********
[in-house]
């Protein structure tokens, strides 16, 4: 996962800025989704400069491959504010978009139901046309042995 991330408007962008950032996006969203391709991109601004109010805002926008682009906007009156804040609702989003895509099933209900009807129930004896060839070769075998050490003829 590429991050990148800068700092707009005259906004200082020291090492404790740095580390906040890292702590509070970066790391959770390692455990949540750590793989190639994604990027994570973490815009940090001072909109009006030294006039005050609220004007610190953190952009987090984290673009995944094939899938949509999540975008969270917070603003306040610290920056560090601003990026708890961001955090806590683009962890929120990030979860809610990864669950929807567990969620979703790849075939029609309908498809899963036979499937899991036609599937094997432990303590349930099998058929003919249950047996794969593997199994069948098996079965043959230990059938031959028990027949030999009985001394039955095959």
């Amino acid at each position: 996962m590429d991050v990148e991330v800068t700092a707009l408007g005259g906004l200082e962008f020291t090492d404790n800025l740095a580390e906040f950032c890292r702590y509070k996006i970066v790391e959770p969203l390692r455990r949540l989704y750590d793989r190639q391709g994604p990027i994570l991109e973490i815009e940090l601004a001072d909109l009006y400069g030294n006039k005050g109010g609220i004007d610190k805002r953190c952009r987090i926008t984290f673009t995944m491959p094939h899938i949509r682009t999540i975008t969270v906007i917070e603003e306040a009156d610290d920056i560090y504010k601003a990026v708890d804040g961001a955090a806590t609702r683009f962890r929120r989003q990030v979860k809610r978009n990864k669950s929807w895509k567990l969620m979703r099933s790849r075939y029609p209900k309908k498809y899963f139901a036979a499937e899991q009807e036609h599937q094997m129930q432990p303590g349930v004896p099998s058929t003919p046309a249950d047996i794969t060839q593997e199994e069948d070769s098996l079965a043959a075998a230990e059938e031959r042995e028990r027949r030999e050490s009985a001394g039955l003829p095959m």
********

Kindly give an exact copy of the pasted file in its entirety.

[in-house]
């Protein structure tokens, strides 16, 4: 996962800025989704400069491959504010978009139901046309042995 991330408007962008950032996006969203391709991109601004109010805002926008682009906007009156804040609702989003895509099933209900009807129930004896060839070769075998050490003829 590429991050990148800068700092707009005259906004200082020291090492404790740095580390906040890292702590509070970066790391959770390692455990949540750590793989190639994604990027994570973490815009940090001072909109009006030294006039005050609220004007610190953190952009987090984290673009995944094939899938949509999540975008969270917070603003306040610290920056560090601003990026708890961001955090806590683009962890929120990030979860809610990864669950929807567990969620979703790849075939029609309908498809899963036979499937899991036609599937094997432990303590349930099998058929003919249950047996794969593997199994069948098996079965043959230990059938031959028990027949030999009985001394039955095959």
């Amino acid at each position: 996962m590429d991050v990148e991330v800068t700092a707009l408007g005259g906004l200082e962008f020291t090492d404790n800025l740095a580390e906040f950032c890292r702590y509070k996006i970066v790391e959770p969203l390692r455990r949540l989704y750590d793989r190639q391709g994604p990027i994570l991109e973490i815009e940090l601004a001072d909109l009006y400069g030294n006039k005050g109010g609220i004007d610190k805002r953190c952009r987090i926008t984290f673009t995944m491959p094939h899938i949509r682009t999540i975008t969270v906007i917070e603003e306040a009156d610290d920056i560090y504010k601003a990026v708890d804040g961001a955090a806590t609702r683009f962890r929120r989003q990030v979860k809610r978009n990864k669950s929807w895509k567990l969620m979703r099933s790849r075939y029609p209900k309908k498809y899963f139901a036979a499937e899991q009807e036609h599937q094997m129930q432990p303590g349930v004896p099998s058929t003919p046309a249950d047996i794969t060839q593997e199994e069948d070769s098996l079965a043959a075998a230990e059938e031959r042995e028990r027949r030999e050490s009985a001394g039955l003829p095959m």